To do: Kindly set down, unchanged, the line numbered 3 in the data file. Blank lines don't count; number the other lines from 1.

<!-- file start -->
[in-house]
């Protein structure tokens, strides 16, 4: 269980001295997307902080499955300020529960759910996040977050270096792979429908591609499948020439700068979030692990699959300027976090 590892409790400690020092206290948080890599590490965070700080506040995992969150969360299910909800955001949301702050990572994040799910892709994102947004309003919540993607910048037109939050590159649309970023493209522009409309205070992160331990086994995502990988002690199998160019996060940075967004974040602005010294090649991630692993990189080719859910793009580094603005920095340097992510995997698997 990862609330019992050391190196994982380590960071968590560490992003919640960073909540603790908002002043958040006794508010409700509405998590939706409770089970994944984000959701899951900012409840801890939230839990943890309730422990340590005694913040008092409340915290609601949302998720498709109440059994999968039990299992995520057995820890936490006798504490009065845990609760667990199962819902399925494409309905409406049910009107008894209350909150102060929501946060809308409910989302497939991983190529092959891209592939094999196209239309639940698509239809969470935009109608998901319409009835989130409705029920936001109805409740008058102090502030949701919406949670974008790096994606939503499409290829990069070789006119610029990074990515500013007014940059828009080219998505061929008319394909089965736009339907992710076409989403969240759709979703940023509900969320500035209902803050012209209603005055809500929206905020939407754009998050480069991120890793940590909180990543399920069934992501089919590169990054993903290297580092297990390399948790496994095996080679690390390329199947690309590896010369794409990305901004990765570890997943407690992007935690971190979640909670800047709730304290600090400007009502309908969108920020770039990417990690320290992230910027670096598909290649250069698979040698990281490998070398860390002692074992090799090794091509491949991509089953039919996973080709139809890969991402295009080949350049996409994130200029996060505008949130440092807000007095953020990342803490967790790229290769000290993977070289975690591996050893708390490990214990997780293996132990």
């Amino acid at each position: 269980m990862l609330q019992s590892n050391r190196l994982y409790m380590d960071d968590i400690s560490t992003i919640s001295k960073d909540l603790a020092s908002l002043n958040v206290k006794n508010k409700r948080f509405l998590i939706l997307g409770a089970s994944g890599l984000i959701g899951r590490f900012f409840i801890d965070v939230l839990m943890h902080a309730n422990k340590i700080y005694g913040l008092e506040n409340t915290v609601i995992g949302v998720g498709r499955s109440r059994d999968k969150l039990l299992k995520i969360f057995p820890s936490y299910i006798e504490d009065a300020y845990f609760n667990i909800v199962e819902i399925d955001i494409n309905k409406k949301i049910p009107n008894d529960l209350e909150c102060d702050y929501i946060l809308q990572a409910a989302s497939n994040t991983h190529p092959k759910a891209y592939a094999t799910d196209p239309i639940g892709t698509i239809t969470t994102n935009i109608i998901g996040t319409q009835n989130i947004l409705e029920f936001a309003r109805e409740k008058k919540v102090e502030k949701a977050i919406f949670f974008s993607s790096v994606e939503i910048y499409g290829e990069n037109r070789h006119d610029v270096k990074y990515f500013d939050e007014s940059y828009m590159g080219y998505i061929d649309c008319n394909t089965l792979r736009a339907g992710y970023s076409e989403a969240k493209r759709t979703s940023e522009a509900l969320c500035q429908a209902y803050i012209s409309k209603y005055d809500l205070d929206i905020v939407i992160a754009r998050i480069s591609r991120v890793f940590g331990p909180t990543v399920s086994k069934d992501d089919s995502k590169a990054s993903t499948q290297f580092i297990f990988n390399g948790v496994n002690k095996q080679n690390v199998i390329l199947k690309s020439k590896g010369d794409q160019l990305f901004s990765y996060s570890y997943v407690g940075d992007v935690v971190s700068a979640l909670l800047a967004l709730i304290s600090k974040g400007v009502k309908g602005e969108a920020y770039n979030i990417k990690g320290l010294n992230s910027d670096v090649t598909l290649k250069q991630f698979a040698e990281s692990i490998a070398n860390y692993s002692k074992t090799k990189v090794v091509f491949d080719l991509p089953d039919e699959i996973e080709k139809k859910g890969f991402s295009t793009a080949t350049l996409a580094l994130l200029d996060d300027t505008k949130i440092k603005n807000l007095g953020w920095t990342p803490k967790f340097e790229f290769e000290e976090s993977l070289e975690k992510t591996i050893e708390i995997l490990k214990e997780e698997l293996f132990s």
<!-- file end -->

């Amino acid at each position: 269980m990862l609330q019992s590892n050391r190196l994982y409790m380590d960071d968590i400690s560490t992003i919640s001295k960073d909540l603790a020092s908002l002043n958040v206290k006794n508010k409700r948080f509405l998590i939706l997307g409770a089970s994944g890599l984000i959701g899951r590490f900012f409840i801890d965070v939230l839990m943890h902080a309730n422990k340590i700080y005694g913040l008092e506040n409340t915290v609601i995992g949302v998720g498709r499955s109440r059994d999968k969150l039990l299992k995520i969360f057995p820890s936490y299910i006798e504490d009065a300020y845990f609760n667990i909800v199962e819902i399925d955001i494409n309905k409406k949301i049910p009107n008894d529960l209350e909150c102060d702050y929501i946060l809308q990572a409910a989302s497939n994040t991983h190529p092959k759910a891209y592939a094999t799910d196209p239309i639940g892709t698509i239809t969470t994102n935009i109608i998901g996040t319409q009835n989130i947004l409705e029920f936001a309003r109805e409740k008058k919540v102090e502030k949701a977050i919406f949670f974008s993607s790096v994606e939503i910048y499409g290829e990069n037109r070789h006119d610029v270096k990074y990515f500013d939050e007014s940059y828009m590159g080219y998505i061929d649309c008319n394909t089965l792979r736009a339907g992710y970023s076409e989403a969240k493209r759709t979703s940023e522009a509900l969320c500035q429908a209902y803050i012209s409309k209603y005055d809500l205070d929206i905020v939407i992160a754009r998050i480069s591609r991120v890793f940590g331990p909180t990543v399920s086994k069934d992501d089919s995502k590169a990054s993903t499948q290297f580092i297990f990988n390399g948790v496994n002690k095996q080679n690390v199998i390329l199947k690309s020439k590896g010369d794409q160019l990305f901004s990765y996060s570890y997943v407690g940075d992007v935690v971190s700068a979640l909670l800047a967004l709730i304290s600090k974040g400007v009502k309908g602005e969108a920020y770039n979030i990417k990690g320290l010294n992230s910027d670096v090649t598909l290649k250069q991630f698979a040698e990281s692990i490998a070398n860390y692993s002692k074992t090799k990189v090794v091509f491949d080719l991509p089953d039919e699959i996973e080709k139809k859910g890969f991402s295009t793009a080949t350049l996409a580094l994130l200029d996060d300027t505008k949130i440092k603005n807000l007095g953020w920095t990342p803490k967790f340097e790229f290769e000290e976090s993977l070289e975690k992510t591996i050893e708390i995997l490990k214990e997780e698997l293996f132990s």